Man­tashe evades ques­tions in PE on ‘dirty cash’ claims

The Herald (South Africa) - - FRONT PAGE - Hen­drick Mphande and Zine Ge­orge mphan­deh@ti­soblack­

JETTING into Nel­son Man­dela Bay yes­ter­day to ad­dress the chaos that erupted at the ANC’s pro­vin­cial elec­tive con­fer­ence ear­lier this month, Gwede Man­tashe fobbed off ques­tions about al­leged se­cret pay­ments to Pres­i­dent Ja­cob Zuma and “dirty cash” fund­ing his for­mer wife’s cam­paign to re­place him as party leader.

This as Zuma led a team to the Dr WB Rubu­sana area in East Lon­don, where he met Buf­falo City ANC lead­ers, while Deputy Pres­i­dent Cyril Ramaphosa went to the Amath­ole re­gion.

Trea­surer-gen­eral Zweli Mkhize was as­signed to the Joe Gqabi re­gion, while Man­tashe was de­ployed to Nel­son Man­dela Bay.

Asked about the ex­plo­sive al­le­ga­tions in The Sun­day Times at the week­end that self-con­fessed smug­gler, fraud­ster and money laun­derer Adri­ano Maz­zotti was a con­trib­u­tor to Nkosazana Dlamini-Zuma’s cam­paign, Man­tashe was eva­sive. “I speak for the ANC,” he said. “If that per­son was fund­ing the ANC, I would be re­spond­ing.”

When it was pointed out that Dlamini-Zuma was a mem­ber of the ANC, Man­tashe said: “There are many mem­bers of the ANC. Pa­trice Mot­sepe is a mem­ber of the ANC.”

The Maz­zotti al­le­ga­tions are con­tained in jour­nal­ist Jac­ques Pauw’s book, The Pres­i­dent’s Keep­ers, which he quoted ex­ten­sively in his front­page ar­ti­cle in The Sun­day Times.

The book ex­plores the life of flam­boy­ant cig­a­rette man­u­fac­turer Maz­zotti and his links to Dlamini-Zuma.

Pauw also claimed that Zuma failed to sub­mit a tax re­turn for his first four years in of­fice – which Zuma de­nied yes­ter­day – and that for a few months into his pres­i­dency, Zuma was paid R1-mil­lion a month by a se­cu­rity com­pany.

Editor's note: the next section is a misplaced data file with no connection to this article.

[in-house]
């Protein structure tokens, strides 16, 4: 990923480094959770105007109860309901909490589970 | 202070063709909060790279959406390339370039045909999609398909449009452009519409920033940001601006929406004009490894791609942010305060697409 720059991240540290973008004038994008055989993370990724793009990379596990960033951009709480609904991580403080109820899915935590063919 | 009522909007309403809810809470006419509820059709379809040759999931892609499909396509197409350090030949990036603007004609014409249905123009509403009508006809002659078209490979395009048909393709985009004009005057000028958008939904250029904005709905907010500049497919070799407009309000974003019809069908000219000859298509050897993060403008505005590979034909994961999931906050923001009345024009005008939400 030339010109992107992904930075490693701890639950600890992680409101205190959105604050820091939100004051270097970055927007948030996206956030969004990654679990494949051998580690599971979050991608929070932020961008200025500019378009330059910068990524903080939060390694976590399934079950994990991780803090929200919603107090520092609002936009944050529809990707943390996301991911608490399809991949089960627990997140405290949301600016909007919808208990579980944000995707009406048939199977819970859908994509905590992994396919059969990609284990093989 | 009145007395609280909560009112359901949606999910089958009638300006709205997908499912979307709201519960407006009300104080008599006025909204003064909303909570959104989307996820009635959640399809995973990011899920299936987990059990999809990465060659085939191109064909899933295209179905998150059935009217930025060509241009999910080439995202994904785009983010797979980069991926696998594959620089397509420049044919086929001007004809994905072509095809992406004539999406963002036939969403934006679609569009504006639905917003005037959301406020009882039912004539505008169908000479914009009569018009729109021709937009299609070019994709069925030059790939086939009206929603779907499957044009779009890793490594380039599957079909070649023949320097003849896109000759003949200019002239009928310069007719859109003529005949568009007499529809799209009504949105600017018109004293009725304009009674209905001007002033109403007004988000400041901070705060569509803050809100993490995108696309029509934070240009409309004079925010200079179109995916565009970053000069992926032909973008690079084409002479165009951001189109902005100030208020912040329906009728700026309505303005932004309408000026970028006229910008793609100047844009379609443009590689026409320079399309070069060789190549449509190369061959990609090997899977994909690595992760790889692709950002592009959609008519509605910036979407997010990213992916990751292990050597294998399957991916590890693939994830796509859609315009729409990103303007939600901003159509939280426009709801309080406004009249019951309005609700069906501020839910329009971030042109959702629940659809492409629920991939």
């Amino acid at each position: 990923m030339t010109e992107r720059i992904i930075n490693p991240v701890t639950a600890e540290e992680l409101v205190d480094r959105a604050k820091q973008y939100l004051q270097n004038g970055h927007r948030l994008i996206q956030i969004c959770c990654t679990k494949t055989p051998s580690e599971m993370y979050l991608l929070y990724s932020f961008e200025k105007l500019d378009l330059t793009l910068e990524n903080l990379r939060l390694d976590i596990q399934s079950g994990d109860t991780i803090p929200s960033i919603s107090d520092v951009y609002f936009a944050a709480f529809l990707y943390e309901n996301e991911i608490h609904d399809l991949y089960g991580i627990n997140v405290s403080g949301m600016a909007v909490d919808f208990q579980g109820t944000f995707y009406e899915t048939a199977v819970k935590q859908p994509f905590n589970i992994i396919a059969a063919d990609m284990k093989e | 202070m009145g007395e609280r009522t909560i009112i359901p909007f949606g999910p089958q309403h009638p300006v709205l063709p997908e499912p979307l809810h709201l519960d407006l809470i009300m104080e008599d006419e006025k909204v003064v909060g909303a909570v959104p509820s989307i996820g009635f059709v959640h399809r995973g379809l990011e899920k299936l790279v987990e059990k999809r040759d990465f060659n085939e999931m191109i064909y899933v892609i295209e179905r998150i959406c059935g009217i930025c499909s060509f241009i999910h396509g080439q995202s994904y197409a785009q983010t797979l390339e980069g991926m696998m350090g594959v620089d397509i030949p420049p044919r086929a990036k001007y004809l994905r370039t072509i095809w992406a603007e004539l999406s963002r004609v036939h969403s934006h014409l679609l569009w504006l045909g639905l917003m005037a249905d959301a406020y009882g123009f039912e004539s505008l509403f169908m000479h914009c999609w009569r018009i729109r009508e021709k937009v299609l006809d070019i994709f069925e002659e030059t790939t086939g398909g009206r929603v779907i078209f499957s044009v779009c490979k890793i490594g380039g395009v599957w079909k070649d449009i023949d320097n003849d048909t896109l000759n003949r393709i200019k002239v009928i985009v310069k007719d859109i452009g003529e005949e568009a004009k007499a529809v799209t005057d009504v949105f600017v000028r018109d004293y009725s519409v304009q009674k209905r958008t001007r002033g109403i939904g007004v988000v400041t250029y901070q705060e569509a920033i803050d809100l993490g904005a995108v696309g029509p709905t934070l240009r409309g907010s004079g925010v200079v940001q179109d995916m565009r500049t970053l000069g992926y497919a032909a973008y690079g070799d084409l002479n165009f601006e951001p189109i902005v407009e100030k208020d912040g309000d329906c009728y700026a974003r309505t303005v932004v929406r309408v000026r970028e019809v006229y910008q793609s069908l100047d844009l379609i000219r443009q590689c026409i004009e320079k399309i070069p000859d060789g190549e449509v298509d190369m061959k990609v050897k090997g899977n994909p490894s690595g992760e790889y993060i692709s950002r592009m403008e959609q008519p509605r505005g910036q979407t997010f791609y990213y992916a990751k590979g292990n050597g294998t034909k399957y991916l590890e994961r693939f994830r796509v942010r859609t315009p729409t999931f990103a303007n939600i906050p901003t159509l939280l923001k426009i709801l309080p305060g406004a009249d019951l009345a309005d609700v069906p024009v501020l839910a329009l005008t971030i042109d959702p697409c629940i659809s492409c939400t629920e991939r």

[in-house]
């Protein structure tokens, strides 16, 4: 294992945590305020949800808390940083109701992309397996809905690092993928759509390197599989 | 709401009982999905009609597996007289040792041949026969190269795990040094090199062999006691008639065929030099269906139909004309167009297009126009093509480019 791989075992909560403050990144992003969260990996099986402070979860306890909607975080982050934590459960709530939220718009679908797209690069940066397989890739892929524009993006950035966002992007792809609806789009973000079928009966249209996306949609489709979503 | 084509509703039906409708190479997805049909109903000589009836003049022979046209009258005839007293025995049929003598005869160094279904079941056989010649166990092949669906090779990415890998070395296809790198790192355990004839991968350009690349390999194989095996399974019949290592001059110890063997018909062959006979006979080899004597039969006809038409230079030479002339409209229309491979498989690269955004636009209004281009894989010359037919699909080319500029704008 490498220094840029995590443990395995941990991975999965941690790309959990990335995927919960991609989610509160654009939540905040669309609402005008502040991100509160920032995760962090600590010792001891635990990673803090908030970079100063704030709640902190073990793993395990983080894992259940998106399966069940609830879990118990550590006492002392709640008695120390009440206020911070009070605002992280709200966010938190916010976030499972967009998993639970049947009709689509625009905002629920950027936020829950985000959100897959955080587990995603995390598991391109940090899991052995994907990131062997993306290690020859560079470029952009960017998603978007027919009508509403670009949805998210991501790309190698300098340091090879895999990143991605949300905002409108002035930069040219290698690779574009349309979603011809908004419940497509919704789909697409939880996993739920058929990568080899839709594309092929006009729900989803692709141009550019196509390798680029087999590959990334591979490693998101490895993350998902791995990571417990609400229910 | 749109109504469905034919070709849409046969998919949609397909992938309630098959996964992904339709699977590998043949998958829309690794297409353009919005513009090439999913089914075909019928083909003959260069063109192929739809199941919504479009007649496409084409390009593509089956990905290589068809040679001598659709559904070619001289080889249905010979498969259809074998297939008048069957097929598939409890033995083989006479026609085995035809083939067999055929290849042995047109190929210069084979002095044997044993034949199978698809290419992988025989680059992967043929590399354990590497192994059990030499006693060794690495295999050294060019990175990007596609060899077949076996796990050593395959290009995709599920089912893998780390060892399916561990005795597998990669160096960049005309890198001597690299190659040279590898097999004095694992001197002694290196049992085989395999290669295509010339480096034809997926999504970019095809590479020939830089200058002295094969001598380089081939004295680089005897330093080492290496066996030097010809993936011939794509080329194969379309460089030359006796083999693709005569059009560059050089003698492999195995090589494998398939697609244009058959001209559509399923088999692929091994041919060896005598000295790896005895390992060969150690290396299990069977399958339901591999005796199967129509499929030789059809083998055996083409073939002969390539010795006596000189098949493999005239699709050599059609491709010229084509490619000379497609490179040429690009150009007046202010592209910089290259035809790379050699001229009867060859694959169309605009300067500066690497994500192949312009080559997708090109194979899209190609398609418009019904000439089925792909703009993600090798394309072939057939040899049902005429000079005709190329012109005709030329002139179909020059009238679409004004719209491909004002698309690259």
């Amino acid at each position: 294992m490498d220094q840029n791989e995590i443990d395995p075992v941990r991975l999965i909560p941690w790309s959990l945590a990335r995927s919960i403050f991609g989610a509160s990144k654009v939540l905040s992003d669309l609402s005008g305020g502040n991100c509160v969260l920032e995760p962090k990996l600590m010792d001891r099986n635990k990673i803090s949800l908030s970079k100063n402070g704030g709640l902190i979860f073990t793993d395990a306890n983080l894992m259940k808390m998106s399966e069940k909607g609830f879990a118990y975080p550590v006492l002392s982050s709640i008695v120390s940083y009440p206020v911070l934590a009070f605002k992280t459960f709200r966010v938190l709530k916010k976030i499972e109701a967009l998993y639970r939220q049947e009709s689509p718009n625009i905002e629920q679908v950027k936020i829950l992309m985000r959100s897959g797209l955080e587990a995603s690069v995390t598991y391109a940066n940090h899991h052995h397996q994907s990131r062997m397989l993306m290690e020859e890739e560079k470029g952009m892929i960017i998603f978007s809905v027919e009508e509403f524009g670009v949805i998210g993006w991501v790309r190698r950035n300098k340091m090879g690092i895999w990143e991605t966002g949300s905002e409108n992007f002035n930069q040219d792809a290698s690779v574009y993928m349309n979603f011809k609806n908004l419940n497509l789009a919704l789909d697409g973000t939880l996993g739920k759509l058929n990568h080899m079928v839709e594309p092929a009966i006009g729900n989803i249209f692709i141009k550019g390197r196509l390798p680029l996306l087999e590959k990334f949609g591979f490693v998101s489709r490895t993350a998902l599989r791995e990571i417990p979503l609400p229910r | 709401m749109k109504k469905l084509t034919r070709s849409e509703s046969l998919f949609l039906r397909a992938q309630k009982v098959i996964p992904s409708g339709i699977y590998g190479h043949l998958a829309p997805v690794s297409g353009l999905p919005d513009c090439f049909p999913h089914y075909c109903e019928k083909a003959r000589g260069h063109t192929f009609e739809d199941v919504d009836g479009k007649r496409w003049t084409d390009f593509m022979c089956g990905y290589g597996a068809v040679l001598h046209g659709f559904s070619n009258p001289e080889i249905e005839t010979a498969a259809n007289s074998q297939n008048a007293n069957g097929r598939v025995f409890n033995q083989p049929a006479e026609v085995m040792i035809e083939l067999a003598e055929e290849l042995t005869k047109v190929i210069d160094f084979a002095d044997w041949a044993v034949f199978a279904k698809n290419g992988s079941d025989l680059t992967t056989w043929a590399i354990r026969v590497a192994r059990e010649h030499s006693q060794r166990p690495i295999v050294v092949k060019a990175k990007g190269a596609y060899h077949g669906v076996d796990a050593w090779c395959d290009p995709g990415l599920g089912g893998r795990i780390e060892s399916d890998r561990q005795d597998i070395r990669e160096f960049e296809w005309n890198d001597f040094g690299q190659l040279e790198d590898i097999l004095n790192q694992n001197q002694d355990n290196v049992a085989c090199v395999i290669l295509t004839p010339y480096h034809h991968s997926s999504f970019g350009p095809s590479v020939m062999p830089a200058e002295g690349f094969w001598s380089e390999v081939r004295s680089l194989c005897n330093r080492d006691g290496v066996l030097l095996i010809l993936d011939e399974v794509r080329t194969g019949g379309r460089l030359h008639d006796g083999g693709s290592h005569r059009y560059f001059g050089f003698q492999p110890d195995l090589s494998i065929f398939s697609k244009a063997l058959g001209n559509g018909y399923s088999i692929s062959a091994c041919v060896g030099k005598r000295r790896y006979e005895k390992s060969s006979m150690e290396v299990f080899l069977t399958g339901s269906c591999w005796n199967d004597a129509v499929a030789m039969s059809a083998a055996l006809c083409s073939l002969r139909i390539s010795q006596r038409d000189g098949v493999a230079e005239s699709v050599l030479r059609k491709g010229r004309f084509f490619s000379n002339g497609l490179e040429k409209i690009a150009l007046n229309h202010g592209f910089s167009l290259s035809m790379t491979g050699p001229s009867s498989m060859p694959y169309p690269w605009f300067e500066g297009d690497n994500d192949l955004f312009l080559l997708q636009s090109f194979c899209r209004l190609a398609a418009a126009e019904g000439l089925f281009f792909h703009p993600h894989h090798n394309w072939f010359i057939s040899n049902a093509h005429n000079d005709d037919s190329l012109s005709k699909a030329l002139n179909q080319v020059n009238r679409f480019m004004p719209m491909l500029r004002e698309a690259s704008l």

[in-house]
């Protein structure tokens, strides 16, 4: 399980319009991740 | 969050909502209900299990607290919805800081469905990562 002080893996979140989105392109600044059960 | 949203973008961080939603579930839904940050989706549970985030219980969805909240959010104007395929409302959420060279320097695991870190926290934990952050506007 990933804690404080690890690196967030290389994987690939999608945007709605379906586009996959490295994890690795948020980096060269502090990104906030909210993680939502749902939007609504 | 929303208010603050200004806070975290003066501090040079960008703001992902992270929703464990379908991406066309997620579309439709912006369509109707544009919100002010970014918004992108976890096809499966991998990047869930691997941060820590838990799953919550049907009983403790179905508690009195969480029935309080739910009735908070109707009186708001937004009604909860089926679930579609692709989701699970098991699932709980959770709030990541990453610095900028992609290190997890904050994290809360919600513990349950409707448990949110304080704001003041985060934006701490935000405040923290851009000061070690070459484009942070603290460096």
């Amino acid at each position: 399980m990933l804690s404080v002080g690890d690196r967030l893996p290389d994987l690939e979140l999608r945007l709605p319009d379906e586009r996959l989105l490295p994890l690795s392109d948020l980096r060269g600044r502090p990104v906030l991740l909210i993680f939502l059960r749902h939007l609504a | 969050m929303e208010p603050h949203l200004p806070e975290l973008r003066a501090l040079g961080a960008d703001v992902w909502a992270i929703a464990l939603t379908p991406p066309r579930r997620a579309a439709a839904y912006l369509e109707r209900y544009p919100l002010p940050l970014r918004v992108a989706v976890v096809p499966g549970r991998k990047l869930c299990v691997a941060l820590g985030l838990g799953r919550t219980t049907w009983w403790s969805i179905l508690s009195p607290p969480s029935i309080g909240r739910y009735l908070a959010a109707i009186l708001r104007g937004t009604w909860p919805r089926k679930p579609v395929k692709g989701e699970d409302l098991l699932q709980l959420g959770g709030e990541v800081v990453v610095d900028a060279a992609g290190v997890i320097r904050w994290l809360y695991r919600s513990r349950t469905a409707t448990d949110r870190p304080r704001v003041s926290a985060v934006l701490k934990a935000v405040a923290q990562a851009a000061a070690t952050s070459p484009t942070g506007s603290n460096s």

Pauw claimed fur­ther that Zuma owed mil­lions of rands in fringe ben­e­fits tax be­cause of up­grades at his Nkandla home­stead.

He al­leged that se­cret pay­ments were also made to other mem­bers of the Zuma fam­ily, in­clud­ing the pres­i­dent’s son Ed­ward.

Man­tashe yes­ter­day fobbed off all ques­tions re­lated to the al­le­ga­tions in the ar­ti­cle.

How­ever, he was frank about the prob­lems which emerged at the elec­tive con­fer­ence in East Lon­don last month.

“You must re­mem­ber there was an ANC con­fer­ence in the province which be­came very chaotic and vi­o­lent,” he said.

“Hav­ing re­ceived the re­port of the con­fer­ence and the re­port of the pro­vin­cial ex­ec­u­tive com­mit­tee [PEC], and the con­cern by a group of com­rades who feel many wrong things hap­pened at that con­fer­ence, we thought of talk­ing to the branches of the ANC.”

The con­fer­ence saw for­mer ANC pro­vin­cial sec­re­tary Os­car Mabuyane wrest power from Phu­mulo Ma­su­alle to be­come the party’s new pro­vin­cial chair­man.

It is be­lieved Nel­son Man­dela Bay was one of the re­gions that did not at­tend the con­fer­ence, but Man­tashe said he had not asked why this had hap­pened.

The con­fer­ence was char­ac­terised by de­lays and vi­o­lent clashes that left 28 peo­ple in­jured, while a fac­tion that sup­ported Ma­su­alle claimed bo­gus del­e­gates were al­lowed to par­tic­i­pate and vote.

Yes­ter­day, hun­dreds of ANC mem­bers gath­ered at the Vista cam­pus in Mis­sion­vale, where they had a closed ses­sion with Man­tashe and other ANC lead­ers and branches.

Ad­dress­ing the me­dia af­ter­wards, Man­tashe – who was ac­com­pa­nied by Agri­cul­ture, Forestry and Fish­eries Min­is­ter Bheki Cele – said: “I will only be sat­is­fied if all the re­ports [of the con­fer­ence] are put to­gether and then I will make a de­ter­mi­na­tion.”

The visit to the Eastern Cape by the ANC’s top lead­ers fol­lows com­plaints lodged by Ma­su­alle and his sup­port­ers about the le­git­i­macy of the events lead­ing to the elec­tion of Mabuyane and his ex­ec­u­tive.

ANC spokesman Zizi Kodwa said the vis­its to the re­gions would be fol­lowed by a meet­ing in East Lon­don to­day be­tween the na­tional ex­ec­u­tive com­mit­tee mem­bers and the PEC.


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